ain’t no future in frontin.

( from too sense, swiped from postbourgie)

I’m sure you’ve seen the video of Obama denoucning Wright yesterday, and the emerging narrative seems to be that Obama wasn’t forceful enough when he said this:

You know, I have been a member of Trinity United Church of Christ since 1992. I have known Reverend Wright for almost 20 years. The person I saw yesterday was not the person that I met 20 years ago. His comments were not only divisive and destructive, but I believe that they end up giving comfort to those who prey on hate and I believe that they do not portray accurately the perspective of the black church.

They certainly don’t portray accurately my values and beliefs. And if Reverend Wright thinks that that’s political posturing, as he put it, then he doesn’t know me very well. And based on his remarks yesterday, well, I may not know him as well as I thought, either.

Of course he wasn’t. What people want is not for Obama to denounce Wright, but to denounce black people everywhere who have the gall to be angry at America for how they are and have been treated. What they wanted Obama to say was that racism is uneqivocally a black problem, that white people have moved past it but that black people cling to greivances as an excuse for out of wedlock births, unemployment, or incarceration.

It doesn’t matter that rhetorically and policy-wise, Obama has struck the right balance between personal and governmental responsibility. It doesn’t matter that he’s confronted black anti-Semitism, black homophobia, black apathy. When Obama dared to mention that white people might harbor irrational prejudices of their own–he was pilloried by conservatives and liberals everywhere who don’t want to feel guilty suspecting every black teenager of being a drug dealer for “throwing his grandmother under the bus.”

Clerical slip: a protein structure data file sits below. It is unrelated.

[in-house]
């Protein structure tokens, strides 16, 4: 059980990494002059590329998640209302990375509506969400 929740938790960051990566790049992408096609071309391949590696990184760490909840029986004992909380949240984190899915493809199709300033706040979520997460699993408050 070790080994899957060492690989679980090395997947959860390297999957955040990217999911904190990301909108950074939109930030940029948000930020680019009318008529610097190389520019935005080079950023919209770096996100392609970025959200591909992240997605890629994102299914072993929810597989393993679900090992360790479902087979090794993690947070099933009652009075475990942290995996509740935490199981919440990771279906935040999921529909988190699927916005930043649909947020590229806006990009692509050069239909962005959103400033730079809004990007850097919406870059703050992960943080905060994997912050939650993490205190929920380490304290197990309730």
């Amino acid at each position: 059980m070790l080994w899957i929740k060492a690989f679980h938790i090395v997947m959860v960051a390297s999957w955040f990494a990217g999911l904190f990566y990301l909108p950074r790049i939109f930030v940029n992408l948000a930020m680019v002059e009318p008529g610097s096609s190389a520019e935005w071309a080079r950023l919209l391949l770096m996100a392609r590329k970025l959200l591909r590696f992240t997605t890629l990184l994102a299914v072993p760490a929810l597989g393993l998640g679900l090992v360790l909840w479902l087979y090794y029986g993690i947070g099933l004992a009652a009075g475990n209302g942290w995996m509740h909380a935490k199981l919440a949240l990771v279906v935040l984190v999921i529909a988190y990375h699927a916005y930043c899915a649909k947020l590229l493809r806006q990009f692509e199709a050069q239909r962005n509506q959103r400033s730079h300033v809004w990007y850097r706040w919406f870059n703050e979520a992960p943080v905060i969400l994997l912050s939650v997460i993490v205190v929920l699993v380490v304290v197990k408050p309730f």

They didn’t want him to condemn Wright, they wanted him to condemn black people. So of course they’re not satisfied. For all the talk of how white people are attracted to Obama and the alleged “absolution” he could offer them, what they really want is for him to publicly shift the blame for the racial divide squarely on the shoulders of the black community, so white people can stop thinking about it.

And he didn’t do that, so they’re not happy.

Being biracial, I know the feeling of searching for that “older brother” or father figure to help you make sense of the world in terms of racial and gender identity.

Obama had the added burden of his father being absent–and so he was looking to fill both a personal void and find someone to help wade through all the self-destructive bullshit black men are told to be. Though Wright was surely not the only one of these father figures, he was clearly an important one. And the idea that Wright would betray him so fully and completely is both heartbreaking and infuriating.

And anything Obama did or said in response was completely justified.

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1 Comment (+add yours?)

  1. AlteredThought
    May 04, 2008 @ 17:55:00

    Word!

    Reply

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